Last Thursday, I found an advertisement for a “Back to School” sale in my mailbox. I knew these flyers would be coming, but I cetainly didn’t expect them the same week as 4th of July! Why anticipate the beginning of school just minutes after the previous school year has ended?!
Nevertheless, it got me thinking (which is why I dread those July mailings) about the upcoming Fall. After some consideration, I came up with a list of ideas to help my twice-exceptional son (and others) prepare for the first days of school.
1. Allow for the much-needed down time before embarking on “Operation School Prep.” Just because Target is preparing now, doesn’t mean you have to!
2. Visit the school and playground. Once closer to the first day, consider asking for an opportunity to see the classroom or building. Also, ask about any “meet the teacher” activities that might be scheduled.
3. Respect your child’s level of comfort with shopping for clothes & school supplies. I have found shopping on line saves a lot of time and energy. One of my favorite sites to purchase pants for my growing son is ZB clothes! In terms of the dreaded supply list, it is critical to see if the items will “belong” to your child or be shared by all. This prevents any confusion or desire to select “special” pencils or a larger set of watercolors.
4. Begin to eat lunch at home close to the school lunch time. For my son, this will help tremendously!
5. Be upfront with the school about previous school issues, but there is no need to list every infraction. Ask to meet with the principal to share strengths, concerns, and strategies.
6. Resist the urge to email the teacher before school starts! Instead, send a card wishing her a great new school year. It doesn’t hurt to include a small gift card.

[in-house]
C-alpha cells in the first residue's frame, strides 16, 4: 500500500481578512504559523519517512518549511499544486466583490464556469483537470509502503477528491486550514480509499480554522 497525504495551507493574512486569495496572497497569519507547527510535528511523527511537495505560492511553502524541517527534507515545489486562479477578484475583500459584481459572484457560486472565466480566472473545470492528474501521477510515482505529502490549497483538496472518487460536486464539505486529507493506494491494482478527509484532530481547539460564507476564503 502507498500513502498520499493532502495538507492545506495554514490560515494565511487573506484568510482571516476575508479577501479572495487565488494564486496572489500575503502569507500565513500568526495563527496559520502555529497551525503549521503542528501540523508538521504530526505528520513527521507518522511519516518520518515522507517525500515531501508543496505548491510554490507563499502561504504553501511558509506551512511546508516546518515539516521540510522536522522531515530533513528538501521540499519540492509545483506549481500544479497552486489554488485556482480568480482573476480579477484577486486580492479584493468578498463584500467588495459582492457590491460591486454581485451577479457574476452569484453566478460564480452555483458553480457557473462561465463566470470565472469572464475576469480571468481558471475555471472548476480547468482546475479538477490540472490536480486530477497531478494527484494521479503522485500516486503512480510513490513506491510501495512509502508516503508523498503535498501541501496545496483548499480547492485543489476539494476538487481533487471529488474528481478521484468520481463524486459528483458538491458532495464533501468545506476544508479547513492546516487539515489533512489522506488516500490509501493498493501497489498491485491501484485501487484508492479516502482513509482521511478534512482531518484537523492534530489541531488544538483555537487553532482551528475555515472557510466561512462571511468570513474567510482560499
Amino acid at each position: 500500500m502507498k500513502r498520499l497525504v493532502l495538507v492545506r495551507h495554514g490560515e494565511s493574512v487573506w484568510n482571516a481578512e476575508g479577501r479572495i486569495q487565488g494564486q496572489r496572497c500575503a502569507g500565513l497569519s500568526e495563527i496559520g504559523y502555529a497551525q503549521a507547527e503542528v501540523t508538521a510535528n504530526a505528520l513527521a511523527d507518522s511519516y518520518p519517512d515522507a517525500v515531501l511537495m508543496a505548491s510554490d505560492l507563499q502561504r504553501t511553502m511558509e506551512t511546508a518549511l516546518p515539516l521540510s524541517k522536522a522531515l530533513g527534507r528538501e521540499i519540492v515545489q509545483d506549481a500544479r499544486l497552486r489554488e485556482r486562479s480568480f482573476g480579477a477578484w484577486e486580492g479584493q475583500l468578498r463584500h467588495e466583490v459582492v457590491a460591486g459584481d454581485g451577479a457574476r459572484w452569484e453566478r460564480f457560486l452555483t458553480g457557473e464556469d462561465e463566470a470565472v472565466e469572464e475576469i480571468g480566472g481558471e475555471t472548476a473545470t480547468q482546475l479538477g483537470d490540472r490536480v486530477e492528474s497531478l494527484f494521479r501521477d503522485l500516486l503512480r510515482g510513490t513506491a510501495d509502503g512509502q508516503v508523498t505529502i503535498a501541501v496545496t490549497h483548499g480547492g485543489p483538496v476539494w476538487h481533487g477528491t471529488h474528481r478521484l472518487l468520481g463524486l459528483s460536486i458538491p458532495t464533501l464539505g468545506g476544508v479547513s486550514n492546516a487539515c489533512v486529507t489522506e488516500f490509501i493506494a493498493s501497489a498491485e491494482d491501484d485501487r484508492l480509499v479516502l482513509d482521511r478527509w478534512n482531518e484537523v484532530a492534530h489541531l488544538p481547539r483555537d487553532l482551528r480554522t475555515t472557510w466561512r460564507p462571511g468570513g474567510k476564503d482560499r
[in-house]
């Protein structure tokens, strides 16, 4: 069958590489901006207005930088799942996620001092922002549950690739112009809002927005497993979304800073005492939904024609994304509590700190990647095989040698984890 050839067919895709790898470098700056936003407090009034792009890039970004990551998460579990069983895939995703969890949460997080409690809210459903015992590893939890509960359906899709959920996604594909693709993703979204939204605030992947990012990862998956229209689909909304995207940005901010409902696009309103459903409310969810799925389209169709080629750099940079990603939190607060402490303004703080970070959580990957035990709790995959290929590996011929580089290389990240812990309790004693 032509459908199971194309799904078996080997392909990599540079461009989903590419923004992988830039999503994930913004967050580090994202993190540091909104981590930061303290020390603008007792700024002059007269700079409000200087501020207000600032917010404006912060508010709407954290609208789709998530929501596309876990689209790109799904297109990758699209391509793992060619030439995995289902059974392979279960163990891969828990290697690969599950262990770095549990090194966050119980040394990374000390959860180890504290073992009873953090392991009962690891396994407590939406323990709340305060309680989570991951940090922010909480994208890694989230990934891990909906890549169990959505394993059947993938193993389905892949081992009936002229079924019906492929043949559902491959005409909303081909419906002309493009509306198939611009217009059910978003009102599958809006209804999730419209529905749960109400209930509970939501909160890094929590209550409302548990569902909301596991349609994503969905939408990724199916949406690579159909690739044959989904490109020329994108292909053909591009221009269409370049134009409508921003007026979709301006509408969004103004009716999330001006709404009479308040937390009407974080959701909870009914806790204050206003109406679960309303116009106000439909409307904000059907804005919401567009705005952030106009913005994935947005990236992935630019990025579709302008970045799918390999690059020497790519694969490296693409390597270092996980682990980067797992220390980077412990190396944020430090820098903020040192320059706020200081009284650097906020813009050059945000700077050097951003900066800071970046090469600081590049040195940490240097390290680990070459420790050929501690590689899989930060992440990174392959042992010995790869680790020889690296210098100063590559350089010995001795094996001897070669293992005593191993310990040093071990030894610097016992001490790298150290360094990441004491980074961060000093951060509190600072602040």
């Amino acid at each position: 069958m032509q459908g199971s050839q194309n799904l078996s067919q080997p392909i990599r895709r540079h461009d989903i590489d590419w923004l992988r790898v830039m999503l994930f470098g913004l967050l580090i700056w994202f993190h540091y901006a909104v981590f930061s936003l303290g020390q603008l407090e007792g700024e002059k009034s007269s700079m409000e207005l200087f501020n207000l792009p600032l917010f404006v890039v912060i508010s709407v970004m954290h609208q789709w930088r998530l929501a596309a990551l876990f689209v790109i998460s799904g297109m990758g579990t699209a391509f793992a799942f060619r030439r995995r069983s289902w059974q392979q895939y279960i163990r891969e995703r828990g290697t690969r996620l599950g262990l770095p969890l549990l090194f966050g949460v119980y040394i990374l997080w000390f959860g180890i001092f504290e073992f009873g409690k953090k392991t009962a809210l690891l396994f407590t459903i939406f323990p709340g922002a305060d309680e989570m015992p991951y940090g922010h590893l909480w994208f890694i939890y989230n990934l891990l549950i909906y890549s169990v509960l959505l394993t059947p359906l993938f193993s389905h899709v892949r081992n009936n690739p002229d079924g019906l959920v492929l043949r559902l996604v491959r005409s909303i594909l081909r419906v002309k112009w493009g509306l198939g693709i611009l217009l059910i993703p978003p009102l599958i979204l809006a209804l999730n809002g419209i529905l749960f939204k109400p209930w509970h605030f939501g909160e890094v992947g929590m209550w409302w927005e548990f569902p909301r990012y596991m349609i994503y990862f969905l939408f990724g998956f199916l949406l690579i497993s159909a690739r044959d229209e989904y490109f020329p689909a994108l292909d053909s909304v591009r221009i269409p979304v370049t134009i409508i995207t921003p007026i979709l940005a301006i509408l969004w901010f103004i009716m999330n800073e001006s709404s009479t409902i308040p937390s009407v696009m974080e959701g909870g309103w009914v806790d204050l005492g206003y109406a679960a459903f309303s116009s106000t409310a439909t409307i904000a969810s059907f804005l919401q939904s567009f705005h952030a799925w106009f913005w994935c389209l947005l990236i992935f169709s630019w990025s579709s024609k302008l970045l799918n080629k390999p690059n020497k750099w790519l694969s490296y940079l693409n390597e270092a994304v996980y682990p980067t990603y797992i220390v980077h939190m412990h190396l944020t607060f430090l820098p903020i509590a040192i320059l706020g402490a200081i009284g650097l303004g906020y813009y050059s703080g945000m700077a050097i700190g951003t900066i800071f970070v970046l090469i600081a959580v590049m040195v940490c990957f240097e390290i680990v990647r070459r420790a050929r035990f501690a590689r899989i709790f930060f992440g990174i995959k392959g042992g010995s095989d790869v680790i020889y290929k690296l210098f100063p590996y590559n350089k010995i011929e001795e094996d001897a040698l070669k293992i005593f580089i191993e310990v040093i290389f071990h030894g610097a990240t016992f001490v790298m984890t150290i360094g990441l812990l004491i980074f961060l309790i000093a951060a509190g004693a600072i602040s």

7. Start re-establishing bedtime routines earlier vs. later in August.
8. Expect some level of stress and anxiety. Ask what questions your child is most concerned about…You might be able to get some answered ahead of time.
9. Begin to slowly build up stamina for academics. If the reading expectation is 20 minutes in 2nd grade, start in early August at 5 minutes and work up to it.
10. Once school begins, clear the social schedule for several weeks-this allows for plenty of recovery time after school and extra down time on the weekends
11. There will be some challenging days. Be ready to be the sounding board for those tougher days.
12. Finally, put a supportive note in your child’s backpack or lunch. It could be just the kind words he needs on a rough day!
Does this list ensure success? Not necessarily, but I believe that these things will help for a smoother transition. What will be on your back to school list?
I always intended the last two years to start transitioning into the evening and morning routines for school in early August, then about a week before school starts I realize in a panic that I never got around to it! Maybe this early reminder will help me! 🙂
This year, like you mentioned with easing into the reading time, I would like to start easing into some structured, “sitting” time for my older one. We love that his daycare provider spends most of the day outside playing in the summer, because that works well for our guy, but it makes for a hard transition when school starts. He is used to very little structure and lots of active running time, then has to quickly adjust to sitting more and a very structured routine. I’d like to start slowly with some scheduled and timed reading, coloring, etc. activities to get him back in the routine of that for school.
I love the “sitting time” stamina building! As an elementary teacher, I can tell you that is so hard for many! Great comments!
This is a fantastic list and so useful. Thanks for sharing. Livi is not yet old enough but it’s good to be aware ahead of time.
I am so glad you found it helpful! Thanks for stopping by!
I love your numbers 6 and 12! Sending a personal note via snail mail will get such a better response than an email that will have helped to clutter his/her inbox. LOVE IT!
Putting a note in the box or backpack is inspirational and helps the child fight any negative emotion with those long hours.
Love this list.
As a teacher, I have seen how a note from home at lunch can encourage a child after a challenging morning. I also prefer the handwritten note because the email can imply that an email back is required.
Thanks for your continued support;)